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31 July 2017 2 min read

Article from resourceful: Issue 12

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Jonathan Law, Director of CSIRO Mineral Resources

Resource characterisation has always been at the heart of profitable mining. Understanding the nature of the ore and waste – its texture, chemistry and mineralogy – defines the mine plan and process performance, as well as the nature of the remnant waste. So it's no surprise that many performance, productivity and commercial failures have their origins in characterisation problems.

Geoscientists are very familiar with drawing informed inferences based on sub-optimal characterisation datasets – if they didn't, practical mining operations would be untenable.

But, the characterisation landscape is changing rapidly in line with the broader momentum of the digital revolution. Greater data is providing opportunities to fundamentally rethink our approach to the mining value chain.

Technology advances increasing characterisation accuracy at scale

Driving advances are the range of new sensors that can measure both chemistry and mineralogy at a range of scales and provide unprecedented detail and volumes of data that capture the ore variability. It's enabling what I like to think of as the "pixel" effect; as the resolution of the characterisation tools increases, so does our understanding of the underlying complexity of geological systems and orebodies and the impact on decision making.

This new data leads to two important opportunities at different scales. First, the detail provides a tool to optimise performance of small-scale processes like comminution, flotation and chemical processing. Second, the ability to link zones of similar type in ore, provides the option to build orebody models that may open up fundamentally new approaches to mining.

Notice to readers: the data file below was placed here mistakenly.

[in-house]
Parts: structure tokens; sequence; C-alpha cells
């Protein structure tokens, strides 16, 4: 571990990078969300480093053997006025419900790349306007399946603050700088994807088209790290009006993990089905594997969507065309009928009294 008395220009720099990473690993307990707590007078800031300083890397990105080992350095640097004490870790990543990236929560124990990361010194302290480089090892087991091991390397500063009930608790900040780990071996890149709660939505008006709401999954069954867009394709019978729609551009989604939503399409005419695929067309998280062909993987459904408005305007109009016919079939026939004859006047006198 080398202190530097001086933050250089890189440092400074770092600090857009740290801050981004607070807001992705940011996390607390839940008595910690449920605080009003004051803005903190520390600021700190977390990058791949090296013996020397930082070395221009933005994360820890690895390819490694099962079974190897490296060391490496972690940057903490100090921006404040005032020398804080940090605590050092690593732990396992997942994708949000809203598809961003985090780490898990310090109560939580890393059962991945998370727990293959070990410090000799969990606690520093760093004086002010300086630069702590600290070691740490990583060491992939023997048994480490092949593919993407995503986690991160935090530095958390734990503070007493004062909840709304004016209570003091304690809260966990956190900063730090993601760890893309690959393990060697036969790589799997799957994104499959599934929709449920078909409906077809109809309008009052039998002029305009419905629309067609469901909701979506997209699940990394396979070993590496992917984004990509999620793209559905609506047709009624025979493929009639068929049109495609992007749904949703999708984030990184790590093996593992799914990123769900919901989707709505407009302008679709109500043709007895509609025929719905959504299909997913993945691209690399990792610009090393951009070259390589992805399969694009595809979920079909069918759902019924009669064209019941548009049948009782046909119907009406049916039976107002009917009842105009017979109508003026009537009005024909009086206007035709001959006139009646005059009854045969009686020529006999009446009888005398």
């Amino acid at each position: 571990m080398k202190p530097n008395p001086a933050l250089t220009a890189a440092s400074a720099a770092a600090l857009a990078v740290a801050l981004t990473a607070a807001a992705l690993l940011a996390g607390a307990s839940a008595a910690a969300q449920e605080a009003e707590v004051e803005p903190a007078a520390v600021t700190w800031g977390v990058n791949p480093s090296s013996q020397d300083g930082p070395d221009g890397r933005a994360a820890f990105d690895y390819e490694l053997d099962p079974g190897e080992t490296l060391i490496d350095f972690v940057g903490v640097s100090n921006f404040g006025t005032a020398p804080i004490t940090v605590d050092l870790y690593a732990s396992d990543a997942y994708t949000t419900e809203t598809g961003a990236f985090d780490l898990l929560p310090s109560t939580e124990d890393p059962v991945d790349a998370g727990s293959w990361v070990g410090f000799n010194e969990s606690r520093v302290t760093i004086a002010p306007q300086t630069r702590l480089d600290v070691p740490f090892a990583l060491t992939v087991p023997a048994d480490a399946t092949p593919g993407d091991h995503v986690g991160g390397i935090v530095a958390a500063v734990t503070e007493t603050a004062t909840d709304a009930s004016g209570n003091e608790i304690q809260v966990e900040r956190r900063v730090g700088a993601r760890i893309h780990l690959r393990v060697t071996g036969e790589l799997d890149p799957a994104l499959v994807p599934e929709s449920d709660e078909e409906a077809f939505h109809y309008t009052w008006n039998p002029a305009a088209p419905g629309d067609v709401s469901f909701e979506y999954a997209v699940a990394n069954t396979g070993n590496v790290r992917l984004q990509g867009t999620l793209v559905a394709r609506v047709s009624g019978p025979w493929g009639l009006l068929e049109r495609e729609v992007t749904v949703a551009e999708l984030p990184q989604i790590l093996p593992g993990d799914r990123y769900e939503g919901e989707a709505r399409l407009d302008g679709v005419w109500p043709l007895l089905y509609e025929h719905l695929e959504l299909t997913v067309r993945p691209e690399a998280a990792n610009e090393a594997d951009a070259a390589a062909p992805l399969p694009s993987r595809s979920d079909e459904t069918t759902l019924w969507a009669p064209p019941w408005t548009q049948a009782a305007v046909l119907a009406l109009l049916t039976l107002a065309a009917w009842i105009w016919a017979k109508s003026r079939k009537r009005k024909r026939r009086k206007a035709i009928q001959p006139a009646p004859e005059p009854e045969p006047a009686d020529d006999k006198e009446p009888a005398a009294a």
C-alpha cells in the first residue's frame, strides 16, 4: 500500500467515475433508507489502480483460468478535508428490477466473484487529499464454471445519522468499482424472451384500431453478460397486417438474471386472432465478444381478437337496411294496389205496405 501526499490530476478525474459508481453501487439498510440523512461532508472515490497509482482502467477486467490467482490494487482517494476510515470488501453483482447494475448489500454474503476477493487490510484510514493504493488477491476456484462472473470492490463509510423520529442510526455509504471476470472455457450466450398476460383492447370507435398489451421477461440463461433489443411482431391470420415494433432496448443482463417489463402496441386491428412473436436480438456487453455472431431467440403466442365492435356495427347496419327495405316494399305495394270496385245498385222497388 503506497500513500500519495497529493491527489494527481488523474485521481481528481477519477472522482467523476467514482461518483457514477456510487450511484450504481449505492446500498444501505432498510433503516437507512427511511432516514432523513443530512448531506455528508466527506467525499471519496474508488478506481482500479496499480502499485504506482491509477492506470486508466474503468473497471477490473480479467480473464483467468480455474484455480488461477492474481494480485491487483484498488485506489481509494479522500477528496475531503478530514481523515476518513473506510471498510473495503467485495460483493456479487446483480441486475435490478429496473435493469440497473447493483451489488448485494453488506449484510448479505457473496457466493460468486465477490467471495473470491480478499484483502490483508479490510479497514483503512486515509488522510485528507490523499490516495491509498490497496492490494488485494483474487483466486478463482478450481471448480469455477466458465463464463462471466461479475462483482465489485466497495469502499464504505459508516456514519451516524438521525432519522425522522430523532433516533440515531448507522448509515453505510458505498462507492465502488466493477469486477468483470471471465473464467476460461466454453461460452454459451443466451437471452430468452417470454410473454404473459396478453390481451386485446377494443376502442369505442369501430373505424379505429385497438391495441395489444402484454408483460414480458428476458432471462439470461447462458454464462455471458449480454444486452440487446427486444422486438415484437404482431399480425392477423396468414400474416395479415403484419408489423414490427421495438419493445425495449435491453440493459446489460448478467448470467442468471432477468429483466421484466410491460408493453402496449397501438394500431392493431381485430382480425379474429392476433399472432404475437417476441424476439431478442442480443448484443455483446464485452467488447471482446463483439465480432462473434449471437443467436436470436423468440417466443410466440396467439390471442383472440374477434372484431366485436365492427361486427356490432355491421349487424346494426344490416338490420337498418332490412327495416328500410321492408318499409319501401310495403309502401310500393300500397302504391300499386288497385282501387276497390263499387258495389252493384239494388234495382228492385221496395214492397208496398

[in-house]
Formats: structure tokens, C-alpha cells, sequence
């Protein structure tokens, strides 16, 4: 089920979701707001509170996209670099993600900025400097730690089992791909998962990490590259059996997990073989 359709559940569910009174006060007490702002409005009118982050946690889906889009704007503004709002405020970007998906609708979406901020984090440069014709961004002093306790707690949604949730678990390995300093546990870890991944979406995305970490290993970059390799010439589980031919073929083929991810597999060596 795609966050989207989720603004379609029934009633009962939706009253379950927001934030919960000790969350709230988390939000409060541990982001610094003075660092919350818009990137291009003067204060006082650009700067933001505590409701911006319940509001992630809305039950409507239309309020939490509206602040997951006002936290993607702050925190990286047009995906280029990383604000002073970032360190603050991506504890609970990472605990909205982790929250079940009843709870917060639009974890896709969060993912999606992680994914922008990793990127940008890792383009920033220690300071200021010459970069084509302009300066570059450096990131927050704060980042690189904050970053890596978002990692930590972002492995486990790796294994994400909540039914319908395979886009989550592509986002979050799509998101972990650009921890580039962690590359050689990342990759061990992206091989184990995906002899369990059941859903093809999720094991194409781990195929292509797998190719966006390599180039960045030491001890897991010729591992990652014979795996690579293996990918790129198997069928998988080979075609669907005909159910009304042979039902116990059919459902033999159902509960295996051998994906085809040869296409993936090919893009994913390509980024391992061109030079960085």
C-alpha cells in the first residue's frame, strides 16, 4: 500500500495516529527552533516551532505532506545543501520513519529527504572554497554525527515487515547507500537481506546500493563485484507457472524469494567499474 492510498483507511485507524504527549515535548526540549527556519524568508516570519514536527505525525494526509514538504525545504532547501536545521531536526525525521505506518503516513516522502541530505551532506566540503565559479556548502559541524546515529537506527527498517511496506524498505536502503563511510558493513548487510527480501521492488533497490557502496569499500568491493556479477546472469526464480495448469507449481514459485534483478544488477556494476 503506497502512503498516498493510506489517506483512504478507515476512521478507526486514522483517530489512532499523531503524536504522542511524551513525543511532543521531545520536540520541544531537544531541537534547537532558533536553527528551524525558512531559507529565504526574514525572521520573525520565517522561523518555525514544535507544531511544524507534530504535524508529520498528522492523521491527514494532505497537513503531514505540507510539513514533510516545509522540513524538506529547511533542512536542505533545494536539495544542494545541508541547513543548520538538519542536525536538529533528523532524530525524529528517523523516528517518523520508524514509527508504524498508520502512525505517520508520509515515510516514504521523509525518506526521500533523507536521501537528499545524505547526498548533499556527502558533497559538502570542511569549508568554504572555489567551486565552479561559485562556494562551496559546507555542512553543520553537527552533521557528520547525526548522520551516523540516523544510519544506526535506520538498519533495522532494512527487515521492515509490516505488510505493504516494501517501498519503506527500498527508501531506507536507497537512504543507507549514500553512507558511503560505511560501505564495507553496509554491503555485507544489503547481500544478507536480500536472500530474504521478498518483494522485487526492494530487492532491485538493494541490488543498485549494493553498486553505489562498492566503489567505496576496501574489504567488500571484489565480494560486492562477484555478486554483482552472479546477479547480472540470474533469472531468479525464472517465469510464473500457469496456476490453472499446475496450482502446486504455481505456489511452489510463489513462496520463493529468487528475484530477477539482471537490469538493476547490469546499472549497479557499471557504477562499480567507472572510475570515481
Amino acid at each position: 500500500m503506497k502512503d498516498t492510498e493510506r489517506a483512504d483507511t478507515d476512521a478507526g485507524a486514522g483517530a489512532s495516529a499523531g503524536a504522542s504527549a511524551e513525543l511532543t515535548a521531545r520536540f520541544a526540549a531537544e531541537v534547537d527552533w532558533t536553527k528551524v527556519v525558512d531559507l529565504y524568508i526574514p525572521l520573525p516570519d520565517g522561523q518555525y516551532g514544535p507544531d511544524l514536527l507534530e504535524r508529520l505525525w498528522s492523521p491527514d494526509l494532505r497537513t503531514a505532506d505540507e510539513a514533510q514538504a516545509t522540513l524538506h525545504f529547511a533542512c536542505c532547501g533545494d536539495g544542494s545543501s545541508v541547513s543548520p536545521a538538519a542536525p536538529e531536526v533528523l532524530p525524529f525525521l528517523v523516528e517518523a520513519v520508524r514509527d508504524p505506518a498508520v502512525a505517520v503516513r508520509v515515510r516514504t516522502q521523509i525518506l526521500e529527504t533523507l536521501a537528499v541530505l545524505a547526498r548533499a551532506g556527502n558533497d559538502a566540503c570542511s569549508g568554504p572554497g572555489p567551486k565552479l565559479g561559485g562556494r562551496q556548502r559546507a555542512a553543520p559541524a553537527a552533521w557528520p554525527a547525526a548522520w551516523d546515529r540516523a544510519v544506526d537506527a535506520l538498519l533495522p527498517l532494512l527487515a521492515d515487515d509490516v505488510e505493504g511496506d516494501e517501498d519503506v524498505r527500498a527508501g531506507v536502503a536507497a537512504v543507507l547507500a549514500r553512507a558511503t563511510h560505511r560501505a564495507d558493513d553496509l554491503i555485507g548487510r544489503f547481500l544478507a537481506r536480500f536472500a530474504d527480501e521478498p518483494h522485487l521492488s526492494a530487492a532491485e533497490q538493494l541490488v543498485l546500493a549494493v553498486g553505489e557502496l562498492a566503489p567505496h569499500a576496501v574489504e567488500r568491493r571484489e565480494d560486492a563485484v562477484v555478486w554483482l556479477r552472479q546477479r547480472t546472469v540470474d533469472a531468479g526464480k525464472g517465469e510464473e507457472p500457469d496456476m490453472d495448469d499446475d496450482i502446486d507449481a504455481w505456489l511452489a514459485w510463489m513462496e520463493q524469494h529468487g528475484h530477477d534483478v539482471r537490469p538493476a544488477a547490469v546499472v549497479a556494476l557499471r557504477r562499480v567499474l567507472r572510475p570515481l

In this edition of resourceful, we cover a suite of new tools that focus on mineralogy, chemistry and 3D architecture in rock samples to illustrate these characterisation opportunities.

Of course, more data does not necessarily mean better outcomes. That's why, the ability to manage and process disparate data streams with a focus on identifying the variables and proxies that have the greatest impact on downstream performance, is a key driver and major focus of our current research.

Used in combination, sensor and data analysis tools are having a major impact on decision making from exploration through to processing. This edition focuses on new mineral systems approaches in exploration, graphite characterisation and new processing options for low grade uranium, as examples of how the industry is reaping rewards from applying these technologies.

Delivering innovation opportunities for METS

It's not just the mining industry, but also its suppliers, who will benefit from advances in characterisation. As highlighted in CSIRO’s recently released Mining Equipment Technology and Services (METS) Roadmap, technology that enables data driven mining decisions is a key growth opportunity for the future.

Rapidly evolving characterisation tools have the ability to disrupt the mining industry and open up new business opportunities for the METS sector. As we have seen happen in other industries, disruption is changing the way companies do business – it will not necessarily be the current large companies that dominate the future world of mining.

The METS Roadmap is a valuable tool for companies seeking to take advantage of new technology opportunities, like characterisation, to secure a competitive advantage in future. Copies of the report are available at:

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